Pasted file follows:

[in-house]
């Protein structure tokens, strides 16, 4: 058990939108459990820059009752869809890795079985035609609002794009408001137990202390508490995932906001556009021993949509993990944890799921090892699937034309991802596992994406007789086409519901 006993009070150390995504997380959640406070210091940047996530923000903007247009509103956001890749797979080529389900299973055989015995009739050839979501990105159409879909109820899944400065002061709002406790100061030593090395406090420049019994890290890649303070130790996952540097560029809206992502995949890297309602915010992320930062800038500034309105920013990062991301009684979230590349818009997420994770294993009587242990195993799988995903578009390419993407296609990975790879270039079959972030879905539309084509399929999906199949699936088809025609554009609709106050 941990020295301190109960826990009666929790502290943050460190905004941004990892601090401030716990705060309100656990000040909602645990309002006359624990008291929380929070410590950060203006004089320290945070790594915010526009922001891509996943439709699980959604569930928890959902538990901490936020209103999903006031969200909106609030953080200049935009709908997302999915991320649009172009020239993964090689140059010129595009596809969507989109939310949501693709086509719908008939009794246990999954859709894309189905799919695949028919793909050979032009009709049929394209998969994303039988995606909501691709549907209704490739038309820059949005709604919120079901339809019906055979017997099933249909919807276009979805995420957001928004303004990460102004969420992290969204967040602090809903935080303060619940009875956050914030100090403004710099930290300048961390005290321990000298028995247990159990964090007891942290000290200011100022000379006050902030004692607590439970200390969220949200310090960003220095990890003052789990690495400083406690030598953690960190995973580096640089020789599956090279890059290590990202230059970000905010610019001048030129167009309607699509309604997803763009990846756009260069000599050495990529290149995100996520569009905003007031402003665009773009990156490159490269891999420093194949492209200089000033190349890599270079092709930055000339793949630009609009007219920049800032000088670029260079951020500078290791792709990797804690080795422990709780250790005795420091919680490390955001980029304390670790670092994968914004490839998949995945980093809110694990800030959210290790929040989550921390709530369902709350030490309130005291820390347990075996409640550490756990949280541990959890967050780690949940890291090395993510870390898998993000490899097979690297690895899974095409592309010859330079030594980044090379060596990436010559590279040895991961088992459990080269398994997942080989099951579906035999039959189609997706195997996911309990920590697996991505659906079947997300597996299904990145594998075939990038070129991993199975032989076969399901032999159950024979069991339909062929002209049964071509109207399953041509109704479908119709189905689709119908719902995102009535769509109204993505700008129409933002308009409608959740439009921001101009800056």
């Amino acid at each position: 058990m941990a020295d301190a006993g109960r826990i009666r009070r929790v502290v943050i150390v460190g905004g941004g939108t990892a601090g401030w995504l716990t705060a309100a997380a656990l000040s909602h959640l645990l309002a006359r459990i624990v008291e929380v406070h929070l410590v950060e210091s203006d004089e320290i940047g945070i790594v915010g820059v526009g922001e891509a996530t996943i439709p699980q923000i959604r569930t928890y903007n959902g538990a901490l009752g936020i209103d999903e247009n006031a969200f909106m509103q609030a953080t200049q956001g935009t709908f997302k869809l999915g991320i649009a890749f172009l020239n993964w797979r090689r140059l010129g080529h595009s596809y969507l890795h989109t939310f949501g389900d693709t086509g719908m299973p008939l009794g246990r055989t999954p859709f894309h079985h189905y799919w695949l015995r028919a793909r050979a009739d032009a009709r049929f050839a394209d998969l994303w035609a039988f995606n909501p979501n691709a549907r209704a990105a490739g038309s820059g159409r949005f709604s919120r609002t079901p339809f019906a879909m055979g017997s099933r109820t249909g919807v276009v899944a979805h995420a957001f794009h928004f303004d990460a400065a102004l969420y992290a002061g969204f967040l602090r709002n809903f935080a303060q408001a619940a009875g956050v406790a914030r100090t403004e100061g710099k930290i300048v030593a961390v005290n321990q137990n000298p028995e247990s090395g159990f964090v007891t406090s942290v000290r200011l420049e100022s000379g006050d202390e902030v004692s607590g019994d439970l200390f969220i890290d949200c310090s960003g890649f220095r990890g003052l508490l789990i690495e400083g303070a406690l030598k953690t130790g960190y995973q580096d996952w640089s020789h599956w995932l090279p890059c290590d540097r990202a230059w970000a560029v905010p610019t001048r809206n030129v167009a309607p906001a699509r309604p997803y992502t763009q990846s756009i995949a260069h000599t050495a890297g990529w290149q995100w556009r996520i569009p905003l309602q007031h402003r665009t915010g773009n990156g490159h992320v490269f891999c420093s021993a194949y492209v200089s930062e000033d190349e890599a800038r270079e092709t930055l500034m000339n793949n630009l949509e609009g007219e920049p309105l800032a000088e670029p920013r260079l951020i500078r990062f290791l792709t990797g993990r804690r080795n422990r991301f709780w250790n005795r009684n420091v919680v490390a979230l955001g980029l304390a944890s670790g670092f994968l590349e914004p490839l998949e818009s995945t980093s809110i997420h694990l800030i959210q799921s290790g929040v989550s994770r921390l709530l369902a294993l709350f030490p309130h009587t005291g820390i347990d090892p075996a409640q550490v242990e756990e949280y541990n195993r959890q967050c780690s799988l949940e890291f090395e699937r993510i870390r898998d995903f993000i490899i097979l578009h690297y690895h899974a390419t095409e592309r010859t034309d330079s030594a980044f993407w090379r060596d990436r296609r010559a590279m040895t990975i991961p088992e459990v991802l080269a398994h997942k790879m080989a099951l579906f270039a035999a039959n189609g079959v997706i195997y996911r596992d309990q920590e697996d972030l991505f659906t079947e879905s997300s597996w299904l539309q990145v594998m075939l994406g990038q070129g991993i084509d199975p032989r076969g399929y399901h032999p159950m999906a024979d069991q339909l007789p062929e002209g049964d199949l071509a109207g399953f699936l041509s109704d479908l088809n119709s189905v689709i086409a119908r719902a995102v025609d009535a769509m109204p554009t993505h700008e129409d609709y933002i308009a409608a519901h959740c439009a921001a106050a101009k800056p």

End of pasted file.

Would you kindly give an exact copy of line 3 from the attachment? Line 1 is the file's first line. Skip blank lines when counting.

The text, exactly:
């Amino acid at each position: 058990m941990a020295d301190a006993g109960r826990i009666r009070r929790v502290v943050i150390v460190g905004g941004g939108t990892a601090g401030w995504l716990t705060a309100a997380a656990l000040s909602h959640l645990l309002a006359r459990i624990v008291e929380v406070h929070l410590v950060e210091s203006d004089e320290i940047g945070i790594v915010g820059v526009g922001e891509a996530t996943i439709p699980q923000i959604r569930t928890y903007n959902g538990a901490l009752g936020i209103d999903e247009n006031a969200f909106m509103q609030a953080t200049q956001g935009t709908f997302k869809l999915g991320i649009a890749f172009l020239n993964w797979r090689r140059l010129g080529h595009s596809y969507l890795h989109t939310f949501g389900d693709t086509g719908m299973p008939l009794g246990r055989t999954p859709f894309h079985h189905y799919w695949l015995r028919a793909r050979a009739d032009a009709r049929f050839a394209d998969l994303w035609a039988f995606n909501p979501n691709a549907r209704a990105a490739g038309s820059g159409r949005f709604s919120r609002t079901p339809f019906a879909m055979g017997s099933r109820t249909g919807v276009v899944a979805h995420a957001f794009h928004f303004d990460a400065a102004l969420y992290a002061g969204f967040l602090r709002n809903f935080a303060q408001a619940a009875g956050v406790a914030r100090t403004e100061g710099k930290i300048v030593a961390v005290n321990q137990n000298p028995e247990s090395g159990f964090v007891t406090s942290v000290r200011l420049e100022s000379g006050d202390e902030v004692s607590g019994d439970l200390f969220i890290d949200c310090s960003g890649f220095r990890g003052l508490l789990i690495e400083g303070a406690l030598k953690t130790g960190y995973q580096d996952w640089s020789h599956w995932l090279p890059c290590d540097r990202a230059w970000a560029v905010p610019t001048r809206n030129v167009a309607p906001a699509r309604p997803y992502t763009q990846s756009i995949a260069h000599t050495a890297g990529w290149q995100w556009r996520i569009p905003l309602q007031h402003r665009t915010g773009n990156g490159h992320v490269f891999c420093s021993a194949y492209v200089s930062e000033d190349e890599a800038r270079e092709t930055l500034m000339n793949n630009l949509e609009g007219e920049p309105l800032a000088e670029p920013r260079l951020i500078r990062f290791l792709t990797g993990r804690r080795n422990r991301f709780w250790n005795r009684n420091v919680v490390a979230l955001g980029l304390a944890s670790g670092f994968l590349e914004p490839l998949e818009s995945t980093s809110i997420h694990l800030i959210q799921s290790g929040v989550s994770r921390l709530l369902a294993l709350f030490p309130h009587t005291g820390i347990d090892p075996a409640q550490v242990e756990e949280y541990n195993r959890q967050c780690s799988l949940e890291f090395e699937r993510i870390r898998d995903f993000i490899i097979l578009h690297y690895h899974a390419t095409e592309r010859t034309d330079s030594a980044f993407w090379r060596d990436r296609r010559a590279m040895t990975i991961p088992e459990v991802l080269a398994h997942k790879m080989a099951l579906f270039a035999a039959n189609g079959v997706i195997y996911r596992d309990q920590e697996d972030l991505f659906t079947e879905s997300s597996w299904l539309q990145v594998m075939l994406g990038q070129g991993i084509d199975p032989r076969g399929y399901h032999p159950m999906a024979d069991q339909l007789p062929e002209g049964d199949l071509a109207g399953f699936l041509s109704d479908l088809n119709s189905v689709i086409a119908r719902a995102v025609d009535a769509m109204p554009t993505h700008e129409d609709y933002i308009a409608a519901h959740c439009a921001a106050a101009k800056p």